Historical Development of Basic Edcuation
Mahatma Gandhi explained the concept of Basic Education through a series of articles in his Harijan magazine in 1937. In the conference at Wardha after a detailed discussion about Gandhiji's articles the scheme of Basic Education took shape under the leadership of Dr. Zakir Hussain. The following four resolutions were passed.
(i) Free and compulsory education should be given to all children for a period of seven years.
(ii) The medium of instruction should be the mother tongue,
(iii) The process of education should be centred round some form of manual production work in the shape of a craft.
(iv) This education should be self-supporting to some extent.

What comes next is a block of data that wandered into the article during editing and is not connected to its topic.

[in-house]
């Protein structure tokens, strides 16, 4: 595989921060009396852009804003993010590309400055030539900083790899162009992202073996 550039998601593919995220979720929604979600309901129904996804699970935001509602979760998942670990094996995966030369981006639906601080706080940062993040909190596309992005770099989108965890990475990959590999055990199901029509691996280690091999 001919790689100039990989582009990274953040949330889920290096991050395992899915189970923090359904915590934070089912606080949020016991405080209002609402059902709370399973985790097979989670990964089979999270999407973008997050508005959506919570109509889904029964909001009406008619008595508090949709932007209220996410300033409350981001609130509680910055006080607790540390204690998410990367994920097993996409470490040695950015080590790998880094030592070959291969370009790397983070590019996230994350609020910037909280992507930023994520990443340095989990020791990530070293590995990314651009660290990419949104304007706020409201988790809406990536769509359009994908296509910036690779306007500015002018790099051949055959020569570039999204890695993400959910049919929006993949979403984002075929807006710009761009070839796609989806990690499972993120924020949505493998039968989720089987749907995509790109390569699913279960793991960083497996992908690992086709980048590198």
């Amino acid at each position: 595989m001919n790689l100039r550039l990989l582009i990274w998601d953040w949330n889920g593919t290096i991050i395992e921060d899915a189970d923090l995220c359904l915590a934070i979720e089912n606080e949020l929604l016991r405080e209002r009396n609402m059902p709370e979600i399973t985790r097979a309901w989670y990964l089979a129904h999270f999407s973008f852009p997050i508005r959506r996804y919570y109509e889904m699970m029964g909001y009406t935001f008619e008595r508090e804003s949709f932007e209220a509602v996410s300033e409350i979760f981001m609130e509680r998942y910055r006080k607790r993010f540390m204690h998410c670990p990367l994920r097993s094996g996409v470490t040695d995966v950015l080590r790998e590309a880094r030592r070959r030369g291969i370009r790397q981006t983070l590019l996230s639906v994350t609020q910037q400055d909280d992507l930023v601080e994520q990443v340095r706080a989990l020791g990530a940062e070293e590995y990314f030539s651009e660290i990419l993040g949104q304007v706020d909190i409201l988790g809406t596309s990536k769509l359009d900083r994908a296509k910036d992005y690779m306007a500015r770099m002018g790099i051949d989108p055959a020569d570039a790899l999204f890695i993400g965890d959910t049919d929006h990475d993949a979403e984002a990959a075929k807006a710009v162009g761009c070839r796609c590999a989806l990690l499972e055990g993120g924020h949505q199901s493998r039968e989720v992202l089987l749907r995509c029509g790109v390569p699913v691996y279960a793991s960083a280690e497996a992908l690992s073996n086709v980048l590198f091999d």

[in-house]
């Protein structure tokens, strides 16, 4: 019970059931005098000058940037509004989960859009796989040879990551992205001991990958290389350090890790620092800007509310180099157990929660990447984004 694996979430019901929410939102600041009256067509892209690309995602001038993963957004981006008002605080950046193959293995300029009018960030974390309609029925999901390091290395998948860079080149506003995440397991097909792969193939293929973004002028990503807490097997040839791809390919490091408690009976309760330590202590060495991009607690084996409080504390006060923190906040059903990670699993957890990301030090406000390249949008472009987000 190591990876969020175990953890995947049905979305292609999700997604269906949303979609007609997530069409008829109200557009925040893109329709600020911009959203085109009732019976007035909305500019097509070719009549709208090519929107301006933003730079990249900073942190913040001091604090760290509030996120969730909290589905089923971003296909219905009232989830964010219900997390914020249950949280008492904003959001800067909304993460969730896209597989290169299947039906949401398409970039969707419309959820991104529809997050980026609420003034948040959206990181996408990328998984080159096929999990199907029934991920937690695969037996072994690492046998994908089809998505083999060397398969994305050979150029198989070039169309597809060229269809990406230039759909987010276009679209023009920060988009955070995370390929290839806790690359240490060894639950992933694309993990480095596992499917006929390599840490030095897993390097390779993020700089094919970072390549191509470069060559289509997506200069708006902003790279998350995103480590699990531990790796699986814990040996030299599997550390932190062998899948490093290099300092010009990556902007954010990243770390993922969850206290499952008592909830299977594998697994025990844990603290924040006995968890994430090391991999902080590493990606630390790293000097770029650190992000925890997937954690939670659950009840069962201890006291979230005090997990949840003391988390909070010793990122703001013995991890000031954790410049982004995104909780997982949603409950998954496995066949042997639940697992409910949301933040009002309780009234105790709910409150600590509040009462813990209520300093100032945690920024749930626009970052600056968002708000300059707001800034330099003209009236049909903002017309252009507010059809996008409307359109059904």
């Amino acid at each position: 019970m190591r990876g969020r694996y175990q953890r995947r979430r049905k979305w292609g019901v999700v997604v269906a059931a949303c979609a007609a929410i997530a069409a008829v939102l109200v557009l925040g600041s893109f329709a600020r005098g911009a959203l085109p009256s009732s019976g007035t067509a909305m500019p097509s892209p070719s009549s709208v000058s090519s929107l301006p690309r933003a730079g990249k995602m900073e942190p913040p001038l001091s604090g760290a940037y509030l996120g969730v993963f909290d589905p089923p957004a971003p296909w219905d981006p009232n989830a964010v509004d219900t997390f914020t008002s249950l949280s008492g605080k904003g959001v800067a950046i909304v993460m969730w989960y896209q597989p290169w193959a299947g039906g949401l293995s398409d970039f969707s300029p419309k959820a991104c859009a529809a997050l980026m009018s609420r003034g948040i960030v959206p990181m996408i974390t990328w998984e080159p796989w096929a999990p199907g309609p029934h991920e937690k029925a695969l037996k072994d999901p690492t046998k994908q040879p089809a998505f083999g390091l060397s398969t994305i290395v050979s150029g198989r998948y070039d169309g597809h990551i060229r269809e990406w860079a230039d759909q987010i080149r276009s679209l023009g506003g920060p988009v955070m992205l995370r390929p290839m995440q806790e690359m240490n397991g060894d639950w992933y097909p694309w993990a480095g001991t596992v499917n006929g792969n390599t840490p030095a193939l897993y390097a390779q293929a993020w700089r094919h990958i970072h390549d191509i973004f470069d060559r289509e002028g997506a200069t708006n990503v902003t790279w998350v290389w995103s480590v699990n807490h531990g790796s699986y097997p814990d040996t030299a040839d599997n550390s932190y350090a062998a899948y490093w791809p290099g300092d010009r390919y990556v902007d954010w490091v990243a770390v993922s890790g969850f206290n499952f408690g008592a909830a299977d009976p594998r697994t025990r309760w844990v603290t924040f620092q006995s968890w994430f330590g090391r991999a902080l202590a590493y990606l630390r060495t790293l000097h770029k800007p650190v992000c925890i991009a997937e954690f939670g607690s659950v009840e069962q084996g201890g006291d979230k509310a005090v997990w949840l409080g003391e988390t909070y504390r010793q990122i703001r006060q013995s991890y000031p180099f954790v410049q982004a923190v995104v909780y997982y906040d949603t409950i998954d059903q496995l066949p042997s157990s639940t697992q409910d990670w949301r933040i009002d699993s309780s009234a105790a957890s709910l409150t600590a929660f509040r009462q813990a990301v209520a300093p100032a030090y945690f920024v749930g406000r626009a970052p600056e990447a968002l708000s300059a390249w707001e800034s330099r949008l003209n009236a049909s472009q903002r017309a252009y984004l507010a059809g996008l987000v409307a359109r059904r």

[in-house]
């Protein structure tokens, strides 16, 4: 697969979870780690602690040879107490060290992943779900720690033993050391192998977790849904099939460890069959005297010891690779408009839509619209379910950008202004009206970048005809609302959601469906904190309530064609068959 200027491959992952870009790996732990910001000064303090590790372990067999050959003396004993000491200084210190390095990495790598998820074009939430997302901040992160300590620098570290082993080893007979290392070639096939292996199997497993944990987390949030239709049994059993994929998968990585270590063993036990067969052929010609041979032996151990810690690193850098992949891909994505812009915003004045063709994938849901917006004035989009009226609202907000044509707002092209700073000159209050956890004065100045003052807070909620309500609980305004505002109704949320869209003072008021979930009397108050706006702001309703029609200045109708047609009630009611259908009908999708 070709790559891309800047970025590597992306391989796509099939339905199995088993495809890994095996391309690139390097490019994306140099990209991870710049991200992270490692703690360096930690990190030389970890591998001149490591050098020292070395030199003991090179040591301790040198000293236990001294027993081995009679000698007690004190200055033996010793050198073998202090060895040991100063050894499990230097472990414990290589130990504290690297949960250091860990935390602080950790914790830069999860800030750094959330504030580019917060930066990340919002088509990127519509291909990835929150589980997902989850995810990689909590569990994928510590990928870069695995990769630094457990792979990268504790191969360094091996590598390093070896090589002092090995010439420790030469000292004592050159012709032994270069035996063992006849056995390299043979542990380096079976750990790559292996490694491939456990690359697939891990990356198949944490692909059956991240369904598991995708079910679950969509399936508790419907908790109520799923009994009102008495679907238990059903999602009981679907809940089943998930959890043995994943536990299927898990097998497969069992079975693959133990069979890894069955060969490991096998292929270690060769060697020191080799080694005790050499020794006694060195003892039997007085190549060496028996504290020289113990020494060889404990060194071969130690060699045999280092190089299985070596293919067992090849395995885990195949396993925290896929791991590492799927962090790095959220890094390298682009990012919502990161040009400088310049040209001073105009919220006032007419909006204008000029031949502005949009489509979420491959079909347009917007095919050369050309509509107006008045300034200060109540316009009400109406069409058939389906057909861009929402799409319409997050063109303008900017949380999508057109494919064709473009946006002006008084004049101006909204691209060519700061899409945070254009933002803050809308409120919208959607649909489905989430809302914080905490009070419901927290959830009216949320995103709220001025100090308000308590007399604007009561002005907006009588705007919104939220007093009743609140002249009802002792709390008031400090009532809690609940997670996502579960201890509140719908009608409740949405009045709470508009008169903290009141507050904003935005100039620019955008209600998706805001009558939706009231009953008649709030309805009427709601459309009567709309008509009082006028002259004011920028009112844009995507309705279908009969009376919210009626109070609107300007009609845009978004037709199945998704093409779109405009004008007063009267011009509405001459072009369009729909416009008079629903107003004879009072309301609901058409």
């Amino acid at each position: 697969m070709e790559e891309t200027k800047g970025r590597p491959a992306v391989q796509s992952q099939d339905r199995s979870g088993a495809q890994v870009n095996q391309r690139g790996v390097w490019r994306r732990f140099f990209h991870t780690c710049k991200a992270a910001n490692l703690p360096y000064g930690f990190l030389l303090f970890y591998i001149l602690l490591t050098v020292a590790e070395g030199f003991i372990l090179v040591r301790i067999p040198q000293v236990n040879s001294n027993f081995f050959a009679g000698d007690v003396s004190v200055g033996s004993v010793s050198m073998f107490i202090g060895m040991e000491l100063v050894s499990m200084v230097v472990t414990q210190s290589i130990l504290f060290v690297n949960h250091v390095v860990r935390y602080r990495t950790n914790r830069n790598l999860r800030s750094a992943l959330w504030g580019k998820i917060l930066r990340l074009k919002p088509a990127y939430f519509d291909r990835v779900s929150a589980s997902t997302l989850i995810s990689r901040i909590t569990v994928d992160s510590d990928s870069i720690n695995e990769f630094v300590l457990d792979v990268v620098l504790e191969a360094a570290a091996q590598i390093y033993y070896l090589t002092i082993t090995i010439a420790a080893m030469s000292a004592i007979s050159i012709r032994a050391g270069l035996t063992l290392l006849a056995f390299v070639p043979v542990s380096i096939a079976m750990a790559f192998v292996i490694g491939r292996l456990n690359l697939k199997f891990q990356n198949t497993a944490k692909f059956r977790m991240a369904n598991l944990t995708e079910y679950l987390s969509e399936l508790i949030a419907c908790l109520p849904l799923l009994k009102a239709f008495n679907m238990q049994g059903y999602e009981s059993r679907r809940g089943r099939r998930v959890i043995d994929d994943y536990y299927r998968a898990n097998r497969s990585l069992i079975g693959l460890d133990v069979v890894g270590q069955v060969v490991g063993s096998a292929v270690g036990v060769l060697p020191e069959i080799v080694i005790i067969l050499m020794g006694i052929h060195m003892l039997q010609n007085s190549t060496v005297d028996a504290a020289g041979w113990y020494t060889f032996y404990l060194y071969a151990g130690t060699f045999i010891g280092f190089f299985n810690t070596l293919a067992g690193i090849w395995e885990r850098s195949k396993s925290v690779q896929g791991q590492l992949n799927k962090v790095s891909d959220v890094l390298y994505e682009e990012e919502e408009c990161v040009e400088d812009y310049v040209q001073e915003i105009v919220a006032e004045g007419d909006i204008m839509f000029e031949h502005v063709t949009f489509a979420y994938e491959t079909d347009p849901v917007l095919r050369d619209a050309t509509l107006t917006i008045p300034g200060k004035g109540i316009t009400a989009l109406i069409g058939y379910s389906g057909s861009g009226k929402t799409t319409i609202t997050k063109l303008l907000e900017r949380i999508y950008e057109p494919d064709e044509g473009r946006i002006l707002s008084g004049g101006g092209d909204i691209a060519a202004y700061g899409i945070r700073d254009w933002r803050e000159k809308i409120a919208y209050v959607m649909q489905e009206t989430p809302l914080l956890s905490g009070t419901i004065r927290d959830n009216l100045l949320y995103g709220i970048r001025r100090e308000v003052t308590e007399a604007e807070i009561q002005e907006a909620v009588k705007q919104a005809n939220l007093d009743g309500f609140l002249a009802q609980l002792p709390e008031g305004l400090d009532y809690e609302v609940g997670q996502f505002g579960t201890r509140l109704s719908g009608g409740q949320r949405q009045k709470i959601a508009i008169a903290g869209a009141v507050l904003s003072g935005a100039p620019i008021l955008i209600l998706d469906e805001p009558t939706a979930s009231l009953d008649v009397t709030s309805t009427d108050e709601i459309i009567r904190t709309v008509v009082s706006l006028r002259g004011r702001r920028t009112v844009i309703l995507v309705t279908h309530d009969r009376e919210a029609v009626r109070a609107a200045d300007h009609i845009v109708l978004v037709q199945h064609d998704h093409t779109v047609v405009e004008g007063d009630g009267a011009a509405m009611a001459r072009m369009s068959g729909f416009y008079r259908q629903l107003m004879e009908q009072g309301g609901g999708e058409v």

The Central Advisory Board of Education set up a Committee under the Chairmanship of Sri B. G. Kher to suggest measures for implementing these resolutions. Then another Committee was appointed under the same Chairman to recommend action coordinating the Basic Education with higher education.
The recommendations of both these Committees were approved by the CABE and included in the Report on Post-war Educational Development in India. In 1944, although Govts, both at the national and state levels accepted Basic Education as the national pattern, progress in its implementation was not satisfactory.
Merits of Basic Education
(1) Work as a central place:
Since work occupies a central place in life, it had an important place in Basic Education. Dignity of labour was emphasized by him and work was made an integral part of this education.
(2) A new method of teaching:
Through Basic Education Gandhiji introduced a new method of teaching. This method is to teach all subjects through crafts and taken as activity-centred meant to free children from tyranny of words and cramming.
(3) Self-supporting education:
As a corollary to craft-centred education, it was...